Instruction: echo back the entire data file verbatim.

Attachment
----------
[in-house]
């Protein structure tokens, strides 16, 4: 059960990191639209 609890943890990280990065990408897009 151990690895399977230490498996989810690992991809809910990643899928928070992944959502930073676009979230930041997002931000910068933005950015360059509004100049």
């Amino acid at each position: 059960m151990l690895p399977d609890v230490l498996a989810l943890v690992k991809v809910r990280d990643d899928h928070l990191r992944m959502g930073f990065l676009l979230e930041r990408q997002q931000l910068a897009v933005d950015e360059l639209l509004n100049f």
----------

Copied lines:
[in-house]
């Protein structure tokens, strides 16, 4: 059960990191639209 609890943890990280990065990408897009 151990690895399977230490498996989810690992991809809910990643899928928070992944959502930073676009979230930041997002931000910068933005950015360059509004100049």
């Amino acid at each position: 059960m151990l690895p399977d609890v230490l498996a989810l943890v690992k991809v809910r990280d990643d899928h928070l990191r992944m959502g930073f990065l676009l979230e930041r990408q997002q931000l910068a897009v933005d950015e360059l639209l509004n100049f």